“I am thy father’s spirit,/Doom’d for a certain term to walk the night,…”*

*from Act I, scene V of Shakespeare’s “Hamlet”.

Image: (Wikipedia): “The Chandos portrait is the most famous of the portraits that are believed to depict William Shakespeare (bapt. 26 April 1564 – 23 April 1616). Painted between 1600 and 1610, it may have served as the basis for the engraved portrait of Shakespeare used in the First Folio in 1623. It is named after the Dukes of Chandos, who formerly owned the painting. The portrait was given to the National Portrait Gallery, London on its foundation in 1856, and it is listed as the first work in its collection.

From Wikipedia:

“Thomas Bowdler, LRCP, FRS (1754-1825) was an English doctor best known for publishing The Family Shakespeare, an expurgated edition of William Shakespeare’s plays. The work, edited by his sister Henrietta Maria Bowdler, was intended to provide a version of Shakespeare that was more appropriate than the original for 19th-century women and children. Bowdler also published several other works, some reflecting his interest in and knowledge of continental Europe. Bowdler’s last work was an expurgated version of Edward Gibbon’s Decline and Fall of the Roman Empire, published posthumously in 1826 under the supervision of his nephew and biographer, Thomas Bowdler the Younger.

The verb bowdlerise (or bowdlerize) has linked his name with the censorship or omission of elements deemed inappropriate for children, not only in literature but also in motion pictures and television programmes.

Thomas Bowdler was born in Box, near Bath, Somerset, the youngest son of the six children of Thomas Bowdler (c. 1719–1785), a banker of substantial fortune, and his wife, Elizabeth, née Cotton (d. 1797), the daughter of Sir John Cotton, 6th Baronet of Conington, Huntingdonshire. Bowdler studied medicine at the universities of St. Andrews and Edinburgh, where he received his degree in 1776, graduating with a thesis on intermittent fevers. He spent the next four years travelling through continental Europe, visiting Germany, Hungary, Italy, Sicily, and Portugal. In 1781 he caught a fever in Lisbon from a young friend whom he was attending to through a fatal illness. He returned to England in broken health and with a strong aversion to the medical profession. In 1781 he was elected a Fellow of the Royal Society (FRS) and a Licentiate of the Royal College of Physicians (LRCP), but did not continue to practise medicine. He devoted himself instead to the cause of prison reform.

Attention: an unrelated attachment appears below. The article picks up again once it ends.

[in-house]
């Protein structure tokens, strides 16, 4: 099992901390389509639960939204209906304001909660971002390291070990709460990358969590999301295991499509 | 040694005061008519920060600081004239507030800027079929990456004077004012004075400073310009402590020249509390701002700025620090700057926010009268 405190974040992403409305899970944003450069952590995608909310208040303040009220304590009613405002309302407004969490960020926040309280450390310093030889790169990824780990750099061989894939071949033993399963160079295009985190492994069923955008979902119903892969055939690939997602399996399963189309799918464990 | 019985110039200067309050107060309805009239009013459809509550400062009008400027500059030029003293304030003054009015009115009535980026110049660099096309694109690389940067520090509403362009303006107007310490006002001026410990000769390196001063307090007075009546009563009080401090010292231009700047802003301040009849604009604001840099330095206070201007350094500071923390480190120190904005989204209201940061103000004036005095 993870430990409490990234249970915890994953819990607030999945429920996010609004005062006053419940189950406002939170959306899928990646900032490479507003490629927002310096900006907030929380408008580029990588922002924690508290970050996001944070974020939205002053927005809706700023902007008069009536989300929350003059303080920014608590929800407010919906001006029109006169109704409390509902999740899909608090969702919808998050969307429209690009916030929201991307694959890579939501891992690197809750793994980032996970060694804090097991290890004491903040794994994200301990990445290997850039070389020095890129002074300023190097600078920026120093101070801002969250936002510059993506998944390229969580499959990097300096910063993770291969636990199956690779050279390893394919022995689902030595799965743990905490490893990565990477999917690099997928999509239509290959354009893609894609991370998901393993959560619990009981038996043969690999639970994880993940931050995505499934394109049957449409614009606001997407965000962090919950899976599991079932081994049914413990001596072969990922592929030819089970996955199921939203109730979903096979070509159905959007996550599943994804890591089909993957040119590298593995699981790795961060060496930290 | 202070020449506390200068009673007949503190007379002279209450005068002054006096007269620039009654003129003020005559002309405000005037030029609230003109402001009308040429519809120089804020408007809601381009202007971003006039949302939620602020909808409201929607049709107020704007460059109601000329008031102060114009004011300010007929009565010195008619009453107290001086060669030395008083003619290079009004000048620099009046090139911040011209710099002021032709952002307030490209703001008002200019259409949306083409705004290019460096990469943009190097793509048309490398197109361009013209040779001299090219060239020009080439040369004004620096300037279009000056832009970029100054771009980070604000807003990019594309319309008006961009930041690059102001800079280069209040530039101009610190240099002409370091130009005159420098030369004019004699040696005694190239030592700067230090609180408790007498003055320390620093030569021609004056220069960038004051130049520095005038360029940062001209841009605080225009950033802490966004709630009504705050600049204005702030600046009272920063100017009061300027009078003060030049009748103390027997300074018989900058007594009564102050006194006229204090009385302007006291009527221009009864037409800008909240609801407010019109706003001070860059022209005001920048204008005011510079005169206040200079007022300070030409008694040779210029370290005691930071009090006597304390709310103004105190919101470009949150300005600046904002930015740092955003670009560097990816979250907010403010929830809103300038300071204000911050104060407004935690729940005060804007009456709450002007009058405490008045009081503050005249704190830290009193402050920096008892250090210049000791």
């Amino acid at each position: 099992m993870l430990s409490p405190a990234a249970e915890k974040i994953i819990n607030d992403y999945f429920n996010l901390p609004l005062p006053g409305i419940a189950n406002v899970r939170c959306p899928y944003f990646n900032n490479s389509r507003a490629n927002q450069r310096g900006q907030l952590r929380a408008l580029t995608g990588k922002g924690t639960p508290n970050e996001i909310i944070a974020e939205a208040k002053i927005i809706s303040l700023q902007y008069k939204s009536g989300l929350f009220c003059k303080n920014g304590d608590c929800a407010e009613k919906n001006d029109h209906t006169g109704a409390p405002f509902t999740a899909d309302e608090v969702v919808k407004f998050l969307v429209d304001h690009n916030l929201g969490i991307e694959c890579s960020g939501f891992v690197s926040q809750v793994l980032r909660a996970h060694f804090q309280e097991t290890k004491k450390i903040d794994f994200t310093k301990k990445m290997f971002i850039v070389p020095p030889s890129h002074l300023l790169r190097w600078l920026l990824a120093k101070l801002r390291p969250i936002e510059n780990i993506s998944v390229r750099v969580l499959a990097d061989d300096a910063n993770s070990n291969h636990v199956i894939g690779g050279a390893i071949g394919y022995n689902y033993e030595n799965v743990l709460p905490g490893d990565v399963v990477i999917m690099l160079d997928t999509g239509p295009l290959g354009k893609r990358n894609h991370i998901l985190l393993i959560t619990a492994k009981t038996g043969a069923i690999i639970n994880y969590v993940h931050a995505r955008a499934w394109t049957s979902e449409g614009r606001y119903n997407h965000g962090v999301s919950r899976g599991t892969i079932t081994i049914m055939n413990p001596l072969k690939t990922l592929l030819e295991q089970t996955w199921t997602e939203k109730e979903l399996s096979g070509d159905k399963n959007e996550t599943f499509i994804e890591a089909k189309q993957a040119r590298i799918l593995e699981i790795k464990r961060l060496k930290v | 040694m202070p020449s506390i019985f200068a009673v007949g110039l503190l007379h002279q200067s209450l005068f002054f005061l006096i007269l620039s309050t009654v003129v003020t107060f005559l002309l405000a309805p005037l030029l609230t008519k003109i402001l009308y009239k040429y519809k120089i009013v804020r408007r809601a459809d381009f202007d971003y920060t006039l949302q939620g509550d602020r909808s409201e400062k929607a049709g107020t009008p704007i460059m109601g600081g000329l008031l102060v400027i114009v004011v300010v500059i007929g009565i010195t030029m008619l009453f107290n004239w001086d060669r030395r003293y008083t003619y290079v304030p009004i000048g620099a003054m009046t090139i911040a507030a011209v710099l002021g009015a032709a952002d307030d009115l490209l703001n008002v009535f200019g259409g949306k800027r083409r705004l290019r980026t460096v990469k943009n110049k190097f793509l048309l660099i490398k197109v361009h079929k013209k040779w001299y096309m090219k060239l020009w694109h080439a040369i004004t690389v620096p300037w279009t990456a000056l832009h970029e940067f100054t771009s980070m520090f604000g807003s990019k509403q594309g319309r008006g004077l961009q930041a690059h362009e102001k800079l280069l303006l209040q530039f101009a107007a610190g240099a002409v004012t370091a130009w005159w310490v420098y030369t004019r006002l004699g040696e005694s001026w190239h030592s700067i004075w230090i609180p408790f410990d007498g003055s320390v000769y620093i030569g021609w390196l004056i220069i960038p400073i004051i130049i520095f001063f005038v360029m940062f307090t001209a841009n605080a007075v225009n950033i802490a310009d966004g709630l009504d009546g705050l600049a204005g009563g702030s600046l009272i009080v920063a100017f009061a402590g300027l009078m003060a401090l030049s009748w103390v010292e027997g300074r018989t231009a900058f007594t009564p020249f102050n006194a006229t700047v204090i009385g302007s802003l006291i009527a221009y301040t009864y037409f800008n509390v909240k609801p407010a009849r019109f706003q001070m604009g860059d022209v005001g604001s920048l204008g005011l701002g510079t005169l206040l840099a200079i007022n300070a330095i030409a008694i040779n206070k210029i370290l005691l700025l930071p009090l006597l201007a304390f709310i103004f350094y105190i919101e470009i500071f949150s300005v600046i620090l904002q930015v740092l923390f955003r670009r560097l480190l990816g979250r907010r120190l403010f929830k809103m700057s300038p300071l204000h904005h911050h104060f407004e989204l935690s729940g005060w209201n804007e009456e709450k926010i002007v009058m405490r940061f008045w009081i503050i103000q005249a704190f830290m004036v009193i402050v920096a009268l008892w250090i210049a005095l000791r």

Bowdler was also a strong chess player and once played eight recorded games against the best chess player of the time, François-André Danican Philidor, who was so confident of his superiority that he played with several handicaps. Bowdler won twice, lost three times, and drew three times. The Bowdler Attack is named after him.

In Bowdler’s childhood, his father had entertained his family with readings from Shakespeare. Later in life, Bowdler realized that his father had been omitting or altering passages he felt unsuitable for the ears of his wife and children. Bowdler felt it would be worthwhile to publish an edition which might be used in a family whose father was not a sufficiently “circumspect and judicious reader” to accomplish this expurgation himself.

Some examples of alterations made by Bowdler’s edition:

• In Hamlet, the death of Ophelia was referred to as an accidental drowning, omitting the suggestions that she may have intended suicide.

• “God!” as an exclamation is replaced with “Heavens!”

• In Henry IV, Part 2, the prostitute Doll Tearsheet is omitted entirely; the slightly more reputable Mistress Quickly is retained.

Prominent modern literary figures such as Michiko Kakutani (in the New York Times) and William Safire (in his book, How Not to Write) have accused Bowdler of changing Lady Macbeth’s famous “Out, damned spot!” line in Macbeth to “Out, crimson spot!” But Bowdler did not do that. Thomas Bulfinch and Stephen Bulfinch did, in their 1865 edition of Shakespeare’s works.”

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